The study is the first to identify a human receptor that can taste fat and suggests that some people may be more sensitive to the presence of fat in foods. The study is available online in the Journal of Lipid Research.
Investigators found that people with a particular variant of the CD36 gene are far more sensitive to the presence of fat than others. …more
Oh boy, if adding “umami” not long ago wasn’t enough, now we have “fat” as a non-aromatic taste. Will this effect sensory tests like the Q Grader test? Will this spawn new research by the GCQRI, SCAA, SCAE, CQI, etc?
There has already been some discussion about lipids in coffee, and how they are not true lipids since they are water soluble, but will this new discovery and its influenced research affect “legit” roast levels?
On the other hand, it could just be a trivial “huh.. interesting” facet of taste with the result of nothing changing within our industry. Interesting, nevertheless. What say you?
(via - Seattle Pi)
Those cities are (in decending order):
- El Paso
Maybe Plano should be included in the Dallas number to bump a TX city up a few places from 12.
Keep on caffeinating, Texas.
I am pleased to introduce Graham Sample, a new contributor to Texas Coffee People. Graham is a barista at Palace Coffee Company in Canyon, TX, and is working to bring quality coffee to northern West Texas in an approachable manner. In addition to coffee, he apparently loves to write.
Graham has submitted the following article :
“Hi, my name is Graham and it has been 3 years since I started working in the coffee world.”
(Does that remind you of a certain meeting (hopefully not from personal experience)?)
What’s sad is that this analogy is not too far off of the mark at times. Working in the industry I have met some of the nicest, most humble, knowledgeable barista and roasters that you could imagine. You know what else? They are approachable and seem human. However, I have also met some of the most arrogant, unapproachable humans that the world has seen since the hipster movement. My question is this, why?
Why is it that when a person thinks that he, or she, knows how to pull the “perfect” shot that they suddenly become the god of the universe whose glory is too bright to be approached? Why have baristas become so addicted to the pursuit of all things sophisticated?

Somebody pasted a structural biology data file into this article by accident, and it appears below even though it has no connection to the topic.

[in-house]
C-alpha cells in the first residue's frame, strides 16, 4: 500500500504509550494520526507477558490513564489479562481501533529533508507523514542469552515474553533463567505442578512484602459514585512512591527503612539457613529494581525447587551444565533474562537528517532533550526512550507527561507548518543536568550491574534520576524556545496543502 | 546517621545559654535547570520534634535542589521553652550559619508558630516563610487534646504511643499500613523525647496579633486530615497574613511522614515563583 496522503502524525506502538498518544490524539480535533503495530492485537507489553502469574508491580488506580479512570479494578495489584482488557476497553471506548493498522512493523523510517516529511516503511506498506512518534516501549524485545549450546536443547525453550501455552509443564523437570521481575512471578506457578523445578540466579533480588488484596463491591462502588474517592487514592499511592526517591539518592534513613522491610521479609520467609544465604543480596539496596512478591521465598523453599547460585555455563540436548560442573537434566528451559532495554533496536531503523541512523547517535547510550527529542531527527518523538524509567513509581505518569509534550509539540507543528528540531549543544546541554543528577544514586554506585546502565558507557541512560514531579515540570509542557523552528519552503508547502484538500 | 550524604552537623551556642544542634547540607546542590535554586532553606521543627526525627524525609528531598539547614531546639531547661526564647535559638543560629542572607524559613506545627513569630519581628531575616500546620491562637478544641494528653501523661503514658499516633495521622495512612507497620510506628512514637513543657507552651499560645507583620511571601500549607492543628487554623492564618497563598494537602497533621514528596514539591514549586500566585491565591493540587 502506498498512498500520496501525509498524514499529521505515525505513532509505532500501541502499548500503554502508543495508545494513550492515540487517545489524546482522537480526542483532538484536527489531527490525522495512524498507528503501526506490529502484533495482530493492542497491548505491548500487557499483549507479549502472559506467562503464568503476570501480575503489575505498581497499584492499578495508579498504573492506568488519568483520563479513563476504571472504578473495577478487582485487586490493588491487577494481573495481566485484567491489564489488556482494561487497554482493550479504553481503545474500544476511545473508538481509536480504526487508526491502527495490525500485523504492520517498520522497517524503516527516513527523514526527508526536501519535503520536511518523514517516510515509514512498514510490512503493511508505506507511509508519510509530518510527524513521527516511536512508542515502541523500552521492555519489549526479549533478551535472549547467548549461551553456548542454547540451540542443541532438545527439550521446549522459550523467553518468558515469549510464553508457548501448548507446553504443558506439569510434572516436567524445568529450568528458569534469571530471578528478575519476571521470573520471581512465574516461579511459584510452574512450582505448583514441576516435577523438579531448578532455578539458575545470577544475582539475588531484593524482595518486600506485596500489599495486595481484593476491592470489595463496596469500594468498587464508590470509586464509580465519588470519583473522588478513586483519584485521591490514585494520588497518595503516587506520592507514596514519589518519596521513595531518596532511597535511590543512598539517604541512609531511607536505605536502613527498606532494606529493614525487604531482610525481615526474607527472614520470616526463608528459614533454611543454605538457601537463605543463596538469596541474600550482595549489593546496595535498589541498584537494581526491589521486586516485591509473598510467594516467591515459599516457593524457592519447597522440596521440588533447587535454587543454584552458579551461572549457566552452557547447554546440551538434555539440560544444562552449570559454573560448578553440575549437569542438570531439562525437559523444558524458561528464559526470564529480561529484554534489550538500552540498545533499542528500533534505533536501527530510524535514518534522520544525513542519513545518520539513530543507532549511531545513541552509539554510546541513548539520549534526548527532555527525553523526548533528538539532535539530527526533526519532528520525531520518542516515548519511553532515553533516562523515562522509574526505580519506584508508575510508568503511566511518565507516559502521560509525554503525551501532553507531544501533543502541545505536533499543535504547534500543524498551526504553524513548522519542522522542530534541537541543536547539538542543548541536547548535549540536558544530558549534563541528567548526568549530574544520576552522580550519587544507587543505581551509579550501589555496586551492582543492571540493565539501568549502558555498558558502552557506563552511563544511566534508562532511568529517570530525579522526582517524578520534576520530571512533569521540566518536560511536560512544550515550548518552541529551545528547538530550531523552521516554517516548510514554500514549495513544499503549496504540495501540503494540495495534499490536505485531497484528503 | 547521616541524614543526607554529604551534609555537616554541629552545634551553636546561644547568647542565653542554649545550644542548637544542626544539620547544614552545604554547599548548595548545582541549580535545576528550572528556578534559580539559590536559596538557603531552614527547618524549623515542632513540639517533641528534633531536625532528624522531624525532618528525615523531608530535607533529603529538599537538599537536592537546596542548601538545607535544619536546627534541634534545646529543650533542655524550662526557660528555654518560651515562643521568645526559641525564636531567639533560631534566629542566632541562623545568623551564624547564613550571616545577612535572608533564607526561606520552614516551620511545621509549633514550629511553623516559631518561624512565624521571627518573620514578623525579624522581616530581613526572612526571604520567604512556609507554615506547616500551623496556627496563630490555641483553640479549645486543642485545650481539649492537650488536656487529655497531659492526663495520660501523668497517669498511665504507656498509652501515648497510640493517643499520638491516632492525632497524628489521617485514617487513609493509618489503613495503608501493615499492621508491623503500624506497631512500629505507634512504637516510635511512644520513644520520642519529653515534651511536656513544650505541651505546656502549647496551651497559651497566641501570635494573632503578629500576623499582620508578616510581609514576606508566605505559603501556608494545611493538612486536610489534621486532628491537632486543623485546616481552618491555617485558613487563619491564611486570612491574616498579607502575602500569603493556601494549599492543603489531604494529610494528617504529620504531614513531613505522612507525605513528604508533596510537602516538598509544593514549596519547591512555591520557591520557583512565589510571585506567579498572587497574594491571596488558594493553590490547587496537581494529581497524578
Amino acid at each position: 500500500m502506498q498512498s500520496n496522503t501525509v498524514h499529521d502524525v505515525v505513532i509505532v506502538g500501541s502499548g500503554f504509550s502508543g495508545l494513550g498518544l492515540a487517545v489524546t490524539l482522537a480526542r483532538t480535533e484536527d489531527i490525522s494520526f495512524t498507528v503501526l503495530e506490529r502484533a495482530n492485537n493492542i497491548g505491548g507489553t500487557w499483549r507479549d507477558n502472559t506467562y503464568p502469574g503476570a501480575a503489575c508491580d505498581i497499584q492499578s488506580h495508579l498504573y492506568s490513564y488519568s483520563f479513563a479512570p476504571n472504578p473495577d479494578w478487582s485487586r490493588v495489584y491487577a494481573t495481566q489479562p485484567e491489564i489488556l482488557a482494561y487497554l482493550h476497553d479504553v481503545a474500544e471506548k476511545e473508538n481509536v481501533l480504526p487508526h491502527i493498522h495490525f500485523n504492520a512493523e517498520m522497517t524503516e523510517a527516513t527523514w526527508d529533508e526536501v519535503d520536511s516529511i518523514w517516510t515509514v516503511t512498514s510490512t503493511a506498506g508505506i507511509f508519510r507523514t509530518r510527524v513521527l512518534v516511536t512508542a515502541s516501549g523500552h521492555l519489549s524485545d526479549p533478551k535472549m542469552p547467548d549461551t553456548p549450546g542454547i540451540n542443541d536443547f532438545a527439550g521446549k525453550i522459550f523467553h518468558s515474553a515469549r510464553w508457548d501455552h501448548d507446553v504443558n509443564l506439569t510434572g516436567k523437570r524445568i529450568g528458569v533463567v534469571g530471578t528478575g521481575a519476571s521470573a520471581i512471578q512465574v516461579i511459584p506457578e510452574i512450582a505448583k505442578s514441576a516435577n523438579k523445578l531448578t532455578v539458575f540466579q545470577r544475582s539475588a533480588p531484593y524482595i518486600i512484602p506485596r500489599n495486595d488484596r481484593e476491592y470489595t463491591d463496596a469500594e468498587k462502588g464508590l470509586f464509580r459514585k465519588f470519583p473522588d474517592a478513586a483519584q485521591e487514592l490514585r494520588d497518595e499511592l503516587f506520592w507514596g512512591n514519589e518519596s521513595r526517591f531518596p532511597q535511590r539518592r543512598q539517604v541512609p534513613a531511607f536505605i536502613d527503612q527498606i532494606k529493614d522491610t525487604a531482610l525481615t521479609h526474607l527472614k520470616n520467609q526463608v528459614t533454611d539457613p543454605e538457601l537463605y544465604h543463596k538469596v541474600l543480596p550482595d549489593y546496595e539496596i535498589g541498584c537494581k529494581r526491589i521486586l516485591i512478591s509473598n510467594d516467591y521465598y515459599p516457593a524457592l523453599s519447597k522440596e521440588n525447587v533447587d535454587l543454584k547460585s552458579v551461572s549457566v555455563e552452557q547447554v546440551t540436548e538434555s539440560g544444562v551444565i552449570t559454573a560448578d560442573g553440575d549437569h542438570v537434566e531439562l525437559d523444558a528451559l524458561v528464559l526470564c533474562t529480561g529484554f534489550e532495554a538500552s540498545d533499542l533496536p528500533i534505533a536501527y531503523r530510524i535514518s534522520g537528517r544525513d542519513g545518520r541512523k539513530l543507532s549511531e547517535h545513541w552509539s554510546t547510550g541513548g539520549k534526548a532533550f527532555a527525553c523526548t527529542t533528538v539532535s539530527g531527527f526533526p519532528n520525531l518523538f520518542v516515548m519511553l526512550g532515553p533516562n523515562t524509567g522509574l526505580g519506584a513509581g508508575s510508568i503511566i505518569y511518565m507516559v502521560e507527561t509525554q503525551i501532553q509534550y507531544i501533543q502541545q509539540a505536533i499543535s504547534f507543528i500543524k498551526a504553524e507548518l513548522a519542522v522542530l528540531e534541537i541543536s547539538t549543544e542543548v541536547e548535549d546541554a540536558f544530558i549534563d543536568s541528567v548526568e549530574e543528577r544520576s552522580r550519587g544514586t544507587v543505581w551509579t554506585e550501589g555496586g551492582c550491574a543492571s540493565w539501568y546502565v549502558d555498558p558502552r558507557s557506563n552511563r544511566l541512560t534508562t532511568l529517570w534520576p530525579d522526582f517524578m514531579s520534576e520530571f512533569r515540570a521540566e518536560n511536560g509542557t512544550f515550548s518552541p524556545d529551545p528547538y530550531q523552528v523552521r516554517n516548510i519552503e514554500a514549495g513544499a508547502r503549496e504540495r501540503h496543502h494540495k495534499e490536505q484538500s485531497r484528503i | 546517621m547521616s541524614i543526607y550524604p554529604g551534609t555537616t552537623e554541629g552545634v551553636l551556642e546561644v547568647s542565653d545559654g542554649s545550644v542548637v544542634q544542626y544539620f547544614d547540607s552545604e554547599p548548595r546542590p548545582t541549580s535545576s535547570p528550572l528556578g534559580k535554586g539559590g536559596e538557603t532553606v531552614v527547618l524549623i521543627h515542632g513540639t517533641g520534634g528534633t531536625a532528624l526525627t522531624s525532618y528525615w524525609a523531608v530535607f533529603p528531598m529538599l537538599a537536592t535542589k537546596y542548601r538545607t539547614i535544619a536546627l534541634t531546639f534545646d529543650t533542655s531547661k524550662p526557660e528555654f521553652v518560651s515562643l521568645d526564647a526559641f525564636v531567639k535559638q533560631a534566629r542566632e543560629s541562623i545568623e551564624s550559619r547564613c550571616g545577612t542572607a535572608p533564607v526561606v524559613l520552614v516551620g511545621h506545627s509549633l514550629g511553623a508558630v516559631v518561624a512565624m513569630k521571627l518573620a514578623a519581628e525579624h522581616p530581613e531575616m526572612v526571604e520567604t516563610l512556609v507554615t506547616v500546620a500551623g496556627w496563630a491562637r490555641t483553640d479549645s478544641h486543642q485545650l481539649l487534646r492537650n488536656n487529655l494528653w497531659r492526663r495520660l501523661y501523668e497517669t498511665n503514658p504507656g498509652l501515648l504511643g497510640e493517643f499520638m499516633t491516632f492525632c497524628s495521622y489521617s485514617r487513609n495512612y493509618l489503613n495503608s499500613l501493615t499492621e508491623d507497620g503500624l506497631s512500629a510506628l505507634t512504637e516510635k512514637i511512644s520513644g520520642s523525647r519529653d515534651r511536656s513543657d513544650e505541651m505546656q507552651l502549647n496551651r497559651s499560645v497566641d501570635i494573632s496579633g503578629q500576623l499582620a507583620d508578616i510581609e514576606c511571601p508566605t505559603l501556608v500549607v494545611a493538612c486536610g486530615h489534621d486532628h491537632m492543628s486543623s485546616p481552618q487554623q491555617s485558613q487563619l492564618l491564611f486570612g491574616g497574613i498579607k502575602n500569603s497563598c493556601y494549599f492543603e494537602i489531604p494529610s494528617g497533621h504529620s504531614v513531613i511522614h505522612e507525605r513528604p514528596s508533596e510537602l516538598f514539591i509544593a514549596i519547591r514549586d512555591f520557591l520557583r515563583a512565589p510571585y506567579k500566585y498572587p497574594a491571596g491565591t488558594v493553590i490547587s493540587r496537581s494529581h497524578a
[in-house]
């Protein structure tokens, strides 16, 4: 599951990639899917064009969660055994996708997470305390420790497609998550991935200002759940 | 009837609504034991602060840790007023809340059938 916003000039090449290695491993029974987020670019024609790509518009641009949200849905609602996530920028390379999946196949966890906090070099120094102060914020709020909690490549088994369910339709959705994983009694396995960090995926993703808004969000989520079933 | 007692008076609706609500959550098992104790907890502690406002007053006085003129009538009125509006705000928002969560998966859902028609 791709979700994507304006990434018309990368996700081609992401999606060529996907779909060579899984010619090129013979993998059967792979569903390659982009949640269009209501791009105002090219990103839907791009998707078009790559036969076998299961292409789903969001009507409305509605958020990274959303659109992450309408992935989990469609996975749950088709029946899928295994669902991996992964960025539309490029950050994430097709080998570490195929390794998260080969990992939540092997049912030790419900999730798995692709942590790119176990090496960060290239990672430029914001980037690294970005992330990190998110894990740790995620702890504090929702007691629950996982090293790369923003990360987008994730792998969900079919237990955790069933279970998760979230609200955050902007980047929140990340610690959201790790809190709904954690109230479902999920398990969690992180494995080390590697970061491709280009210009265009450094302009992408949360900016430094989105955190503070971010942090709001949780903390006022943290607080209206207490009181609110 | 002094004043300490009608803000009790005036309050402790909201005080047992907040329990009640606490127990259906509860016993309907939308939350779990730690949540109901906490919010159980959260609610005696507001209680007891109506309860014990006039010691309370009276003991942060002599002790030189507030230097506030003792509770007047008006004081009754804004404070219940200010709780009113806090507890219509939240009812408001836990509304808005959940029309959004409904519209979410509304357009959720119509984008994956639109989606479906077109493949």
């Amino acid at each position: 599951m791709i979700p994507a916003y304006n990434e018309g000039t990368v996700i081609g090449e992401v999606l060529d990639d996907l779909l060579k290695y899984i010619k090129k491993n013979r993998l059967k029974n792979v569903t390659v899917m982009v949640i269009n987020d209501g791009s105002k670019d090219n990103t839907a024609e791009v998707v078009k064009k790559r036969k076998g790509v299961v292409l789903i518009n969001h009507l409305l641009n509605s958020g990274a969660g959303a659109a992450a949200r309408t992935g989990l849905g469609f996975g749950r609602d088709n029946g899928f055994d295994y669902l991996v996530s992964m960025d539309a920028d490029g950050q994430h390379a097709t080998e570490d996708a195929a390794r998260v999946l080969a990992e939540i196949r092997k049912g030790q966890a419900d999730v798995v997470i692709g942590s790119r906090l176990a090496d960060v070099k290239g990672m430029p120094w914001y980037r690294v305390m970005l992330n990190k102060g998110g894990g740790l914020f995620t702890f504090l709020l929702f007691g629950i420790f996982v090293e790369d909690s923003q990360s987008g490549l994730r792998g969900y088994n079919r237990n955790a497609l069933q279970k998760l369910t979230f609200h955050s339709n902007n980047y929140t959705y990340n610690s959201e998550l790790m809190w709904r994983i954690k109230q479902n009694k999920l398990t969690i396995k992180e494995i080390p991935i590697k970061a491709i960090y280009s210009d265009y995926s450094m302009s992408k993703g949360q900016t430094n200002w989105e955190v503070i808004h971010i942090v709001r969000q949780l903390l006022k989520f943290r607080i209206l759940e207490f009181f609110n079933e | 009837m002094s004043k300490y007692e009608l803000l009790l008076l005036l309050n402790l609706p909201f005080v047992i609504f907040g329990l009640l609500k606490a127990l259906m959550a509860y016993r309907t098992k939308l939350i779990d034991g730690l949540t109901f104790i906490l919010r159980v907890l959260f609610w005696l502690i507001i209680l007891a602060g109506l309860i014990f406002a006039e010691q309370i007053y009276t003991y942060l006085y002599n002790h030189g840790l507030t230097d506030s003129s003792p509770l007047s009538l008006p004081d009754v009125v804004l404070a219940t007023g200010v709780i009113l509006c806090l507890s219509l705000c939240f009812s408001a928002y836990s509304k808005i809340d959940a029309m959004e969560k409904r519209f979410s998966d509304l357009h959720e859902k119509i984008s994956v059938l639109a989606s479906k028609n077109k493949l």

There are many philosophical reasons that could attempt to explain this, but I will leave that to those who are schooled in this train of thought. Where I wish to go with this is merely, we are killing the accessibility to our industry that we love.
When the mere peasant walks into a coffee shop and feels less than simply because they don’t know what the difference between a full city or an American roast is, we aren’t doing our jobs. We were all there once. That starry eyed teenager or twenty something, with a portafilter awkwardly held in one hand and a tamper in the other. There was a point in all of our lives when it didn’t matter whether or not you tapped and then tamped, or overdosed, or surfed then whirlpooled as opposed to whirlpooling then surfing the milk. There was a point when you just wanted to learn; and if you can remember back even farther than that, there was a pointed when all you wanted to do was drink. Try to think back to then.
The next time someone comes into your shop and orders a macchiato, don’t sneer because they meant a caramel macchiato. Explain with a smile. We are slowly (maybe even quickly) becoming an industry that is less and less approachable as time goes on. We don’t want that. We should always be trying to grow our experience, our knowledge and our culture. However, this shouldn’t be done at the expense of closing people out.
I hope you enjoy it. We had a lot of fun making it.
It can be found on iTunes. -> Click
I’ve been wanting to put together a podcast for Texas Coffee People for a long time, but haven’t really done much about it until recently.
The podcast is called “The Dose”, and should be ready within a week or two. You will be able to find it on iTunes as well.
I have no idea how often these podcasts will take place, but I’m hoping it will be monthly.
I’m also hoping to have the first one finished before the end of this month. If you have some news for us, we’d like to hear about it. Grand openings, events, promotions, sales, interesting people, interviews, and almost anything else that you could imagine taking place on a podcast: if you have any, we’d love to hear from you.